WWE files suit against THQ, Jakks
World Wrestling Entertainment asks court to nullify THQ's license to produce WWE games; alleges bribery and racketeering scheme.
World Wrestling Entertainment today announced that the company has filed suit against video game publisher and WWE license holder THQ, toy manufacturer Jakks Pacific, and related defendants. The WWE alleges that the video game license held by THQ and Jakks, which is currently in effect through December 2009, was obtained via a far-reaching "commercial bribery scheme." The WWE has asked the New York District Court to declare the license void and unenforceable.
In total, the papers filed today in the United States District Court for the Southern District of New York comprise 14 different counts of racketeering, bribery, money-laundering, and other such charges. Defendants named in the suit are Jakks Pacific, Inc.; THQ, Inc.; former WWE licensing agent Stanley Shenker & Associates, Inc. (SSAI); Bell Licensing, LLC; highest-ranking Jakks executives Jack Friedman, Stephen Berman, and Joel Bennett; Stanley Shenker; and former WWE senior vice president of licensing and merchandising James Bell.
WWEs intellectual property is a valuable asset of the Company, and we believe the actions taken today are necessary to preserve the integrity of our licensing process and essential to ensure that WWE receives appropriate and fair compensation for the grant of a license to use our intellectual property, WWE chief executive officer Linda McMahon said in a statement released today.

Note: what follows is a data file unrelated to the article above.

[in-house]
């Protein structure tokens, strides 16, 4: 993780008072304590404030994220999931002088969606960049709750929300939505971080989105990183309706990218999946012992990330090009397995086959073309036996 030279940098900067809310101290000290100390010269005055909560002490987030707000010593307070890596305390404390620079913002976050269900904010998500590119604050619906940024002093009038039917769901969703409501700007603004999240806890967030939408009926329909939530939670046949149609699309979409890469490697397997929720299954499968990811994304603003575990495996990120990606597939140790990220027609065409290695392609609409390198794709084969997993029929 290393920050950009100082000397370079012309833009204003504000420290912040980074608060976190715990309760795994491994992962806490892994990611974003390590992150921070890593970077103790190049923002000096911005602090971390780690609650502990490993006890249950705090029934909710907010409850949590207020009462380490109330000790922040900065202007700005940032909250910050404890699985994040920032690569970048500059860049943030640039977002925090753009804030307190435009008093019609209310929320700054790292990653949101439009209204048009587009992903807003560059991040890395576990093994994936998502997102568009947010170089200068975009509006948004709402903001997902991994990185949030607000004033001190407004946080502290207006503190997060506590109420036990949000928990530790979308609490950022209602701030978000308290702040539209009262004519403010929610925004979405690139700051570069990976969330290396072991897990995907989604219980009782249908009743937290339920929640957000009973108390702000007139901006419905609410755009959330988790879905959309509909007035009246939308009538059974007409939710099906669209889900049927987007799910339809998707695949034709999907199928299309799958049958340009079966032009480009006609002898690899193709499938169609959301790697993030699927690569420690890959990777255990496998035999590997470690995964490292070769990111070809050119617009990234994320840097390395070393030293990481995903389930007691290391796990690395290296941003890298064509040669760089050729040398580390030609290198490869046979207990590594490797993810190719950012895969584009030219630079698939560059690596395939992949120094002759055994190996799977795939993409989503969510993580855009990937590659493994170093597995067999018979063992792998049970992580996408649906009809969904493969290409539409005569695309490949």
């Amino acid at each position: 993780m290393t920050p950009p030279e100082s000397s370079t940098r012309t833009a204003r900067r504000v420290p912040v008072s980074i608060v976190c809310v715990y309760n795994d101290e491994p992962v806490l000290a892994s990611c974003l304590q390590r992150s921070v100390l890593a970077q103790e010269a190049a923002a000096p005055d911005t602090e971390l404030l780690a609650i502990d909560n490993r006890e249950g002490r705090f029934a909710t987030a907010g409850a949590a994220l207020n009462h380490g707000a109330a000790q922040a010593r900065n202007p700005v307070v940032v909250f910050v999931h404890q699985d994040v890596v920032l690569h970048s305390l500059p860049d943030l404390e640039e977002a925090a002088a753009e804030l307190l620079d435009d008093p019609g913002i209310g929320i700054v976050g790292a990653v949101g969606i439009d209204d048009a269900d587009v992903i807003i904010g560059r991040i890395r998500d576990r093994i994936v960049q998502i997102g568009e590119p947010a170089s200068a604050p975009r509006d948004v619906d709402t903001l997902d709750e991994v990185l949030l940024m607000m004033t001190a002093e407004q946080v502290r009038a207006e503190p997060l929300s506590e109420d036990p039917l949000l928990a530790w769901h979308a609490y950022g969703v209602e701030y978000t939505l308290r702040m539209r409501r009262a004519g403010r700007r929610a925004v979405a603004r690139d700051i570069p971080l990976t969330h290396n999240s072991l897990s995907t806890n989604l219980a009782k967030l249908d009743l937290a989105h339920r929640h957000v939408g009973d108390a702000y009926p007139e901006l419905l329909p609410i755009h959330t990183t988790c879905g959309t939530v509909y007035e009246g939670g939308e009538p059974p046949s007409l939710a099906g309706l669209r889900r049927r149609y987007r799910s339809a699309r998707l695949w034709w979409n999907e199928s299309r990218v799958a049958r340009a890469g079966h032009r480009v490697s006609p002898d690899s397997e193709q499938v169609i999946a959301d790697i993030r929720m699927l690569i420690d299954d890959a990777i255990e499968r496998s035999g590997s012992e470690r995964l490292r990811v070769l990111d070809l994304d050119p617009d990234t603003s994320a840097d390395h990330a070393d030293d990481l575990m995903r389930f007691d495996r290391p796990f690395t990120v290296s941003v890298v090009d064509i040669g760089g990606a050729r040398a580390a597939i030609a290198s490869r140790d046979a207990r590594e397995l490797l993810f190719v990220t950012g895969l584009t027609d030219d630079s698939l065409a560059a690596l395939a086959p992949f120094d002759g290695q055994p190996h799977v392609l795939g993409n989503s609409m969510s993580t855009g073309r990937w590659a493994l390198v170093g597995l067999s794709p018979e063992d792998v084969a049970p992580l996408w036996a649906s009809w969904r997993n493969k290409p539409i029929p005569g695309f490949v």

THQ responded to GameSpot's inquiries this afternoon with a "no comment."
The bare-bones version of the scheme alleged in the suit is as follows: In 1998, Bell conspired with SSAI to accept and split over $100,000 worth of bribes from Jakks, then use Bell's position as director of licensing and SSAI's position as WWE's licensing agent to convince the WWE to give its lucrative video game license to Jakks when the terms of its earlier agreement with Acclaim expired.
At this time, the WWE says, other game publishers like THQ and Activision submitted proposals for the license. Both deals were "clearly superior" to the Jakks proposal, but were turned down. The WWE alleges that Bell and SSAI hid the proposals from WWE management, and then advised Jakks to create a superior offer. According to the allegations in the suit, Jakks, not having any video game division, then proposed a joint venture with THQ to obtain the license. THQ agreed to the proposal, and has produced WWE video games ever since.
The WWE seeks the nullification of the video game license as well as all damages arising from the alleged bribery scheme. The entire court filing can be found on WWE's corporate Web site. GameSpot will update this story as it develops.
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